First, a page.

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Publication numberUS20080246894 A1
Publication typeApplication
Application numberUS 10/585,791
PCT numberPCT/AU2005/000021
Publication date9 Oct 2008
Filing date11 Jan 2005
Priority date12 Jan 2004
Also published asCN1910053A, CN100415539C, EP1704060A1, EP1704060A4, WO2005065962A1
Publication number10585791, 585791, PCT/2005/21, PCT/AU/2005/000021, PCT/AU/2005/00021, PCT/AU/5/000021, PCT/AU/5/00021, PCT/AU2005/000021, PCT/AU2005/00021, PCT/AU2005000021, PCT/AU200500021, PCT/AU5/000021, PCT/AU5/00021, PCT/AU5000021, PCT/AU500021, US 2008/0246894 A1, US 2008/246894 A1, US 20080246894 A1, US 20080246894A1, US 2008246894 A1, US 2008246894A1, US-A1-20080246894, US-A1-2008246894, US2008/0246894A1, US2008/246894A1, US20080246894 A1, US20080246894A1, US2008246894 A1, US2008246894A1
InventorsGary Power, Paul Zientek
Original AssigneeSecurency Pty Limited
Export CitationBiBTeX, EndNote, RefMan
External Links: USPTO, USPTO Assignment, Espacenet
Security Document Incorporating Optical Component
US 20080246894 A1
Abstract
A security document or device (30) is provided which has a substrate (31) including at least one layer (35,37) of polymeric material and an optical component formed by at least one orientating (PPN) layer (34) and at least one liquid crystal polymer (LCP) layer (36) in contact with the orientating layer (34). An intermediate prime layer (38) is provided between the optical component and the substrate (31) which improves the adhesion of the optical component to the substrate (31). The prime layer (38) may include a hydroxyl terminated polymer which is cross-linked by a multifunctional isocyanate. A security document with such a prime layer between the optical component and a polymeric surface of the substrate is more robust and able to withstand rough treatment without significantly affecting the optical properties of the optical component.
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Claims(68)
1. A security document or device comprising:
a substrate including at least one layer of polymeric material:
an optical component formed by at least one orientating layer and at least one liquid crystal polymer (LCP) layer in contact with the orientating layer; and
an intermediate layer provided between the optical component and the substrate which improves the adhesion of the optical component to the substrate.
2. A security document or device according to claim 1 wherein the intermediate layer comprises a primer layer.
3. A security document or device according to claim 2 wherein the primer layer includes a hydroxyl terminated polymer.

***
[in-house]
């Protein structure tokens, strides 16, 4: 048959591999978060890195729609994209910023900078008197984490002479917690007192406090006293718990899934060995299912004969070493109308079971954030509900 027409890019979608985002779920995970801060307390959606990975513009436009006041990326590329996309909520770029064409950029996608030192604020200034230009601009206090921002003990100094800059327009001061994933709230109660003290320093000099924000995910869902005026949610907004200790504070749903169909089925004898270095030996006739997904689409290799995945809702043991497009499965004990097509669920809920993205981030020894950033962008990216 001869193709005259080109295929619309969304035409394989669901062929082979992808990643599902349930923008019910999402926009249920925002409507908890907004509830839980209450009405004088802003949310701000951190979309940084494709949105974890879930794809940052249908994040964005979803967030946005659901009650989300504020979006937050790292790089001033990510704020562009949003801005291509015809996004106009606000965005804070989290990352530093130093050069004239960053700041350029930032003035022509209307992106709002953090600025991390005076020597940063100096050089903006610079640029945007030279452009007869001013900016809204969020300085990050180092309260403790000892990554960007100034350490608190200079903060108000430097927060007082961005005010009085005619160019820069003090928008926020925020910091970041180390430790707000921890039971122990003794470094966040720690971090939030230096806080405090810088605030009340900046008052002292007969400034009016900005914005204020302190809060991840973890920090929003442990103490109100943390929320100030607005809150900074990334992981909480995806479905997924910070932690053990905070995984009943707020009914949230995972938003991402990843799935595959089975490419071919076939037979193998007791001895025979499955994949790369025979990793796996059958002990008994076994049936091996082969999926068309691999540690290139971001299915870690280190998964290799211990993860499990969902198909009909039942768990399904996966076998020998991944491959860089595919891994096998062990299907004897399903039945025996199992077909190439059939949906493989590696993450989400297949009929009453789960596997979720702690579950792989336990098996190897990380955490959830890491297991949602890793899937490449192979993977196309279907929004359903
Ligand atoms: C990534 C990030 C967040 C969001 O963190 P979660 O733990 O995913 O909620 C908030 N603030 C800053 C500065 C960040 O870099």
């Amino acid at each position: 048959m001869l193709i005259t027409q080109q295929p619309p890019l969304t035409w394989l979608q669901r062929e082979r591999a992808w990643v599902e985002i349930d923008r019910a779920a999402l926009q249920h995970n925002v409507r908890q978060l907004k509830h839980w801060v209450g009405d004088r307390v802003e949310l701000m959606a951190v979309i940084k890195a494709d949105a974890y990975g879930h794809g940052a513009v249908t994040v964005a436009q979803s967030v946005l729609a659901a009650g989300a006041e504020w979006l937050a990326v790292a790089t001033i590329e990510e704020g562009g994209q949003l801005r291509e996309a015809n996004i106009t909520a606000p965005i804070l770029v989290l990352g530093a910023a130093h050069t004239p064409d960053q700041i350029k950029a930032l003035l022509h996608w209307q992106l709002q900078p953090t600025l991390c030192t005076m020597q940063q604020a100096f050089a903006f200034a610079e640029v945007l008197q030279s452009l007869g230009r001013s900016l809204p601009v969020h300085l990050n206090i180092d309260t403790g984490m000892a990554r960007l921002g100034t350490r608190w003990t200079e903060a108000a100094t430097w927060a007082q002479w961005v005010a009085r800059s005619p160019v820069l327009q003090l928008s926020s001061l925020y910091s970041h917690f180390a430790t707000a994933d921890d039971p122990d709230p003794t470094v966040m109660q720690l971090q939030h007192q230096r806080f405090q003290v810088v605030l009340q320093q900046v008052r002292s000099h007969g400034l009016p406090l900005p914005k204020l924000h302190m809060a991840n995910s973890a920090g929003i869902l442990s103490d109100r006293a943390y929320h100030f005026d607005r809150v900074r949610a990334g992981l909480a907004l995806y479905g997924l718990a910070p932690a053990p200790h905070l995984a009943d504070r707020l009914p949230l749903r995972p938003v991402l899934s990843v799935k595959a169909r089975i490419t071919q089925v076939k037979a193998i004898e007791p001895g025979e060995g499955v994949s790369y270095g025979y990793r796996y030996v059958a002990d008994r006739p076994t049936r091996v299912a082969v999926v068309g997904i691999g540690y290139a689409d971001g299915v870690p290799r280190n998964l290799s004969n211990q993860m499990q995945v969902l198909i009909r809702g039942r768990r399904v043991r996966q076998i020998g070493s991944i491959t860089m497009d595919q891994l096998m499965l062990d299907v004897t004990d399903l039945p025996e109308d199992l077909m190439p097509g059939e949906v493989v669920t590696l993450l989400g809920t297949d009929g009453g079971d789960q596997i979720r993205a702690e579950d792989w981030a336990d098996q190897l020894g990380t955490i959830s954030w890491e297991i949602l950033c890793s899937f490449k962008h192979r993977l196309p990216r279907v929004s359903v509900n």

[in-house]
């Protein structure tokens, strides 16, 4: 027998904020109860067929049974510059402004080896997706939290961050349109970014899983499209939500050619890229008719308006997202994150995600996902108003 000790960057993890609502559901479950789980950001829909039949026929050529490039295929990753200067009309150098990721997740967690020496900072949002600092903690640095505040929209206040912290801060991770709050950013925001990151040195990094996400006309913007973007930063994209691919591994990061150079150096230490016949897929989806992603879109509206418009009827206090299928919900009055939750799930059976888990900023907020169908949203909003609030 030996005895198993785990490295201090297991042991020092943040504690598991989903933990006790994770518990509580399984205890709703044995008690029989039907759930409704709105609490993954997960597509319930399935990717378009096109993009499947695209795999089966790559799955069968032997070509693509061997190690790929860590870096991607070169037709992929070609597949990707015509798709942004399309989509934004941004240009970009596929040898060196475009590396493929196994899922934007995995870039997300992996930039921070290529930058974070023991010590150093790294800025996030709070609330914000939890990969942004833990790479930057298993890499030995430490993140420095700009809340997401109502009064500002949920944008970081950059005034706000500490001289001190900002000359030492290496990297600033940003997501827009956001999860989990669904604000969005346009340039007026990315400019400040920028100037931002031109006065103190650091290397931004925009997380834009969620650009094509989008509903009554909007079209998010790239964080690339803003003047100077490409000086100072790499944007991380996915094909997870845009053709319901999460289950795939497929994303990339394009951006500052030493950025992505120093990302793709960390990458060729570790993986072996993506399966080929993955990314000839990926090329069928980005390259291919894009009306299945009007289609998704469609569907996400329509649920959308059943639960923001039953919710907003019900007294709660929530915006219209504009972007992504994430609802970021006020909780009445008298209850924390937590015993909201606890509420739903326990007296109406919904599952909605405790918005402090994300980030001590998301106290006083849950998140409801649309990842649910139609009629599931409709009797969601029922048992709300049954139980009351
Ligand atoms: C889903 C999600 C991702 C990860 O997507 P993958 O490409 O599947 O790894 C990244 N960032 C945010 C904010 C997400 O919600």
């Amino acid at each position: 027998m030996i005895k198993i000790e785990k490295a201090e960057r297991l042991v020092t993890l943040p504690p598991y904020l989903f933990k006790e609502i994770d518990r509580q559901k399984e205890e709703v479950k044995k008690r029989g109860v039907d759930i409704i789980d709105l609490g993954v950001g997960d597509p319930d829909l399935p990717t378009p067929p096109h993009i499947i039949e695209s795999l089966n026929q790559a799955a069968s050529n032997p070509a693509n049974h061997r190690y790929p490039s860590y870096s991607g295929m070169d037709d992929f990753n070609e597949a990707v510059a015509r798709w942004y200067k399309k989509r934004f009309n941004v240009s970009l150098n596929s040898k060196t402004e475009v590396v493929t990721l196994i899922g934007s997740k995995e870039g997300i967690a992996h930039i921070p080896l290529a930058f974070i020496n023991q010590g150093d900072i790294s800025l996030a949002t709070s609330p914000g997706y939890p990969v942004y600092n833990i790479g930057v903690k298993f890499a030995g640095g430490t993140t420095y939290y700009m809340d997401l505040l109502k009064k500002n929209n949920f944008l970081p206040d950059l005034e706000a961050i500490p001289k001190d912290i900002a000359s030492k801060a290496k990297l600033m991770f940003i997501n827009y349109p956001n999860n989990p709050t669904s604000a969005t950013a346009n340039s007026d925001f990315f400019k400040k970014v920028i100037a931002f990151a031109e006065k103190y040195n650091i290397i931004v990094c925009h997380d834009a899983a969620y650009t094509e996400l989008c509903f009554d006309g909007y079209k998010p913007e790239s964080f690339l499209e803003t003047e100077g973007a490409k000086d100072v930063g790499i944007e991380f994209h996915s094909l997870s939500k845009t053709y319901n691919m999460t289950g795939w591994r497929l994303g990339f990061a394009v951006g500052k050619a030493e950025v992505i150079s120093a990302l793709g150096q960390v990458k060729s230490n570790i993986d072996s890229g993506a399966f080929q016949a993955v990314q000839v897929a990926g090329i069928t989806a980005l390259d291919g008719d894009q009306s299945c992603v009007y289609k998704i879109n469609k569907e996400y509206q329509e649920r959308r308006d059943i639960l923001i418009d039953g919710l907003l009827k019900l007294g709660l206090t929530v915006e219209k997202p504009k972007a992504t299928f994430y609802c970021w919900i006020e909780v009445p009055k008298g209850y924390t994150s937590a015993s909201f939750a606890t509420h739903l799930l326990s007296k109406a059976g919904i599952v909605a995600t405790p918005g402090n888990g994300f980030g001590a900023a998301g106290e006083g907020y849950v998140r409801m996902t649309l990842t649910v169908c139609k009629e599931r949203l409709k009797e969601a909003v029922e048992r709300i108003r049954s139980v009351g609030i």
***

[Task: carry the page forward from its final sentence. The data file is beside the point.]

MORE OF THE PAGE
4. A security document or device according to claim 2 or claim 3 wherein primer layer includes a primer selected from the group of:
hydroxyl terminated polyester based co-polymers; or
polyethyleneimine; or
cross-linked hydroxylated acrylates; or
uncross-linked hydroxylated acrylates; or
polyurethanes; or
UV-curing anionic acrylates: or
UV-curing cationic acrylates.
5. A security document or device according to any one of claims 2 to 4 wherein the primer layer includes a cross-linker.
6. A security document or device according to claim 5 wherein the cross-linker is a multifunctional isocyanate.
7. A security document or device according to claim 5 or claim 6 wherein the cross-linker is selected from the group comprising:
isocyanates; or
polyaziridines; or
ziconium complexes; or
aluminium acetylacetone; or
melamines; or
carbodi-imides.
8. A security document or device according to any one of claims 2 to 7 wherein the primer layer does not substantially affect the alignment of the orientating layer.
9. A security document or device according to any one of claims 1 to 8 wherein the substrate is formed from a polymeric material.
10. A security document or device according to any one of claims 1 to 9 wherein the substrate includes at least one base layer of biaxially oriented polymeric material.
11. A security document or device according to claim 10 wherein the substrate includes one or more co-polymer layers on one or both sides of the base layer of biaxially oriented polymeric material.
12. A security document or device according to claim 10 wherein the substrate comprises a base layer of paper with at least one polymeric coating provided on one or both sides of the base layer.
13. A security document or device according to any one of claims 1 to 11 wherein the substrate has a base layer formed from a transparent material.
14. A security document or device according to any one of claims 10 to 13 wherein the substrate further includes at least one opacifying coating applied on at least one side of the base layer.
15. A security document or device according to claim 14 wherein at least one opacifying coating is applied on both sides of the base layer.
16. A security document or device according to either claim 14 or claim 15 wherein the at least one opacifying coating contains at least one opacifying pigment.